In October 2020, WorkLife featured research from Baowen Xue and Anne McMunn showing how seriously the pandemic is affecting the mental health of working parents, especially single mothers. The researchers expressed concerns about reversing pre-pandemic trends towards a more gender equal society and supported calls from the care-led recovery women’s budget group. Now, a team of researchers from the University of Bristol-led Equal Lives Project has continued to look at the way household work was shared during and after lockdown in 2020. Susan Harkness from the University of Bristol and Alija Rodriguez-Sanchez from Humboldt-University of Berlin explain what they found and the implications of this. the most affected group.
Covid-19 has confined entire families to their homes and changed the way household work is shared, but those with young children have seen a faster return to the way things were before lockdown, which points to a ‘re-tradition’ of roles for this special group of affected women. severely.
The first Covid-19 lockdowns in spring 2020 thrust parents and children into unfamiliar situations, with entire families working or studying from home. So for heterosexual couples, what does this mean for traditional gender divisions of housework? Are the increasing domestic burdens on women changed by the presence of both parents in the home? And what happened when the lockdown began to ease in the summer of 2020?
The Equal Lives team set out to answer these questions using data collected through the Understanding Society COVID-19 Study in April, May, June and September 2020. The Understanding Society is the largest long-running household-level study of its kind, following a sample of UK households: as of From April 2020, participants were asked to complete monthly web surveys about the impact of the pandemic on their lives.
Responses from people of working age who were in heterosexual relationships that continued throughout the study period provided a final sample size of just over 2,000 pairs.
These couples were asked about the gender division of household chores during the first lockdown, during April 2020. This was compared with information collected from pre-lockdown surveys, conducted during 2019. They were also asked if these changes persisted at the first lockdown. tempered. We compared those without children at home to those with children of different ages.
What we saw was that, as with other types of trauma affecting the division of labor, couples tended to adapt. Initially, there was a moderate amount of gender rebalancing in the sharing of domestic work, but this depended on the number and age of the couple’s children. However, by September 2020, the old gender divisions had been largely re-established.
Overall, the results showed that paid work hours for both men and women decreased significantly in the spring of 2020 but recovered by September. During the spring lockdown, about a third of the male and female participants were working but working from home. a figure that fell to just under a quarter by September. One in five women and one in seven men took leave in the spring, but this dropped to less than one in 20 by September.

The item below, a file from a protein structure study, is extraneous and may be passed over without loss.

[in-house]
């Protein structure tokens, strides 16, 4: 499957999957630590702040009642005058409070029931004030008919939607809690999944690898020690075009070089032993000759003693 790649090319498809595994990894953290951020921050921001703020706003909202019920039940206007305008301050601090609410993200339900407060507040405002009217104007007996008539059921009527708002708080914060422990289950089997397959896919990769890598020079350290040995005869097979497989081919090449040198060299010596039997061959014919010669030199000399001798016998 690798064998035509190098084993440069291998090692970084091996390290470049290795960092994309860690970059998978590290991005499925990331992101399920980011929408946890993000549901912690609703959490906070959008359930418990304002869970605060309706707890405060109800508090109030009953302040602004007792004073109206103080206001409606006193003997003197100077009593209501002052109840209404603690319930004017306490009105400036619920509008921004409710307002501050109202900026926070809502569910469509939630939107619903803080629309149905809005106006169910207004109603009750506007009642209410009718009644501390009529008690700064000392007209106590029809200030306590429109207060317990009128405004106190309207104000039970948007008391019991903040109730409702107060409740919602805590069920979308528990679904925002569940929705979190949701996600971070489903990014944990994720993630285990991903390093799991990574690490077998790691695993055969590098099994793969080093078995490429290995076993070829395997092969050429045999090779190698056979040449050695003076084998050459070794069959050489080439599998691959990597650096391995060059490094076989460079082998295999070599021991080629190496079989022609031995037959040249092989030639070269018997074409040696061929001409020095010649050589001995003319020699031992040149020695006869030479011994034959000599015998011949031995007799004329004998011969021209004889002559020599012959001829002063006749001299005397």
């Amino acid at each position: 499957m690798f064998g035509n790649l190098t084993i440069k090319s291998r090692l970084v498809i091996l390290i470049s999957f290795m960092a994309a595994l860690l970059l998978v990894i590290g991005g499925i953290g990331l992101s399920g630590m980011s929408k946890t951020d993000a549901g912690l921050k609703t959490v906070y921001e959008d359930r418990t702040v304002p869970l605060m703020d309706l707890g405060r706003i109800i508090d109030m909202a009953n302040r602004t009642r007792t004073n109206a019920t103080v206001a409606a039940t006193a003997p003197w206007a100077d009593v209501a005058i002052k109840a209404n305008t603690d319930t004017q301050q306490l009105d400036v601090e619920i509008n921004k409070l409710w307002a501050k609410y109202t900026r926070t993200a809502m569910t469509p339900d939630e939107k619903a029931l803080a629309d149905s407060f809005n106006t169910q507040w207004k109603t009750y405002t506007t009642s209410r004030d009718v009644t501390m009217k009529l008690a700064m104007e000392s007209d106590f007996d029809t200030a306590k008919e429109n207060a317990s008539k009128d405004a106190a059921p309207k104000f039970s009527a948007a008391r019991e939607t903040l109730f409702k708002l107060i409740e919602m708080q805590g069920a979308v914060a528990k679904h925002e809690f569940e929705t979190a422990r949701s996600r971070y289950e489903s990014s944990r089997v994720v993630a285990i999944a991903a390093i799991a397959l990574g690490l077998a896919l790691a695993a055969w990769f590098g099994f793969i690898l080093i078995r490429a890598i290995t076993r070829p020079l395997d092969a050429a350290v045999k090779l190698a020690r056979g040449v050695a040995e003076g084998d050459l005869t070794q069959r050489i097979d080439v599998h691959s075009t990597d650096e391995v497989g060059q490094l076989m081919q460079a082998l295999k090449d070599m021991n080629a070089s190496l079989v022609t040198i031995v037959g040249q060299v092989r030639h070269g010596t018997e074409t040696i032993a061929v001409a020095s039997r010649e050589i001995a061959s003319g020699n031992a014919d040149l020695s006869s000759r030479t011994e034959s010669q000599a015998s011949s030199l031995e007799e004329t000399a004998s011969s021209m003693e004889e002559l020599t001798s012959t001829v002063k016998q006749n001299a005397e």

Overall, women’s share of housework fell from 65 percent before Covid to 60 percent during the first lockdown. By September, that percentage had returned to 62 percent. Both men and women increased their hours of domestic work during the lockdown – from 13 to just under 15 for women, and from six and a half to nine and a half for men.
When the respondents were divided into three groups – those without children living at home, those with children under the age of five and those with older children – marked differences emerged.
For couples without children at home, women’s share of domestic labor decreased during the spring and continued to decline after the summer. Although these women still do more housework than their partners, their inputs have not returned to pre-Covid levels.
For those with children ages 6 to 15, the decline in women’s share of housework partially reversed by September, but the recovery was less pronounced and they performed less than before the pandemic.
But for those with children under the age of five, the decline in women’s share of housework reversed completely by September despite being more pronounced than for other groups in the spring.
So what do we make of this? In terms of family dynamics, the ban may have more lasting effects on some families than others. Concerns that progress in gender equality could be reversed during the pandemic were most real for those with very young children, who were far less able to keep themselves occupied and whose education was not provided online.
An important reason for the division of labor during the lockdown was the working hours of men and women – women with young children tended to reduce their paid hours more in order to cope with the increased burden of care.
Our study highlights the need for a nuanced perspective on changes to family life during the pandemic, and more research is needed to look at whether extended family networks can mitigate the increased burden of care for some families, and how the pandemic has affected the mental health of women. Those with and without children. Additionally, it would be helpful to look at how lockdowns in different countries affect families differently.
The gender division of household chores during the COVID-19 pandemic: temporary shocks or rapid change? is search by It is published by Demographic Research, Susan E. Harkness, and Susan E. Harkness